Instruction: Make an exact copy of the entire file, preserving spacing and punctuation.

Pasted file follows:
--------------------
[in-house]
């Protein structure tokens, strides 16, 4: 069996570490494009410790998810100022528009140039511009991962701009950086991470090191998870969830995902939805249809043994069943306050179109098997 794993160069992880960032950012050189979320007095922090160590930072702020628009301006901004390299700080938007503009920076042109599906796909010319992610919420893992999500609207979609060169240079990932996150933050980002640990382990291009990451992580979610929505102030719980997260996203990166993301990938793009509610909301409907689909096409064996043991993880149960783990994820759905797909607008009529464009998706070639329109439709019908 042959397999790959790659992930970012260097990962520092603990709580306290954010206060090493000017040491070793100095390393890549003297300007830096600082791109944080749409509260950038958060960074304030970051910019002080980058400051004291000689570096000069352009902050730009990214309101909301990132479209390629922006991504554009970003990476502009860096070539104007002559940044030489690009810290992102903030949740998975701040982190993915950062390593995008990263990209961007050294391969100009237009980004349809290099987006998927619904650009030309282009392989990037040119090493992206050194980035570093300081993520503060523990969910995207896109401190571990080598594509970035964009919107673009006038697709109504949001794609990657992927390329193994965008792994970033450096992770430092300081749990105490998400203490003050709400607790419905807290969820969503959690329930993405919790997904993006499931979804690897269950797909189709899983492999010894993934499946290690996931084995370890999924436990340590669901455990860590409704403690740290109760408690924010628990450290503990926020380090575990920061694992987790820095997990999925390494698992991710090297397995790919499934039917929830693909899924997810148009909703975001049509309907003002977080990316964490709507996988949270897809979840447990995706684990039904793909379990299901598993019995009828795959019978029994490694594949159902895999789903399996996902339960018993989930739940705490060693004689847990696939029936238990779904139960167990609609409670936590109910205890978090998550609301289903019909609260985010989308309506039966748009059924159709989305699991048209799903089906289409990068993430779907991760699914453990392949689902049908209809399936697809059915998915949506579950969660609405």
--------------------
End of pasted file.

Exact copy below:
[in-house]
């Protein structure tokens, strides 16, 4: 069996570490494009410790998810100022528009140039511009991962701009950086991470090191998870969830995902939805249809043994069943306050179109098997 794993160069992880960032950012050189979320007095922090160590930072702020628009301006901004390299700080938007503009920076042109599906796909010319992610919420893992999500609207979609060169240079990932996150933050980002640990382990291009990451992580979610929505102030719980997260996203990166993301990938793009509610909301409907689909096409064996043991993880149960783990994820759905797909607008009529464009998706070639329109439709019908 042959397999790959790659992930970012260097990962520092603990709580306290954010206060090493000017040491070793100095390393890549003297300007830096600082791109944080749409509260950038958060960074304030970051910019002080980058400051004291000689570096000069352009902050730009990214309101909301990132479209390629922006991504554009970003990476502009860096070539104007002559940044030489690009810290992102903030949740998975701040982190993915950062390593995008990263990209961007050294391969100009237009980004349809290099987006998927619904650009030309282009392989990037040119090493992206050194980035570093300081993520503060523990969910995207896109401190571990080598594509970035964009919107673009006038697709109504949001794609990657992927390329193994965008792994970033450096992770430092300081749990105490998400203490003050709400607790419905807290969820969503959690329930993405919790997904993006499931979804690897269950797909189709899983492999010894993934499946290690996931084995370890999924436990340590669901455990860590409704403690740290109760408690924010628990450290503990926020380090575990920061694992987790820095997990999925390494698992991710090297397995790919499934039917929830693909899924997810148009909703975001049509309907003002977080990316964490709507996988949270897809979840447990995706684990039904793909379990299901598993019995009828795959019978029994490694594949159902895999789903399996996902339960018993989930739940705490060693004689847990696939029936238990779904139960167990609609409670936590109910205890978090998550609301289903019909609260985010989308309506039966748009059924159709989305699991048209799903089906289409990068993430779907991760699914453990392949689902049908209809399936697809059915998915949506579950969660609405």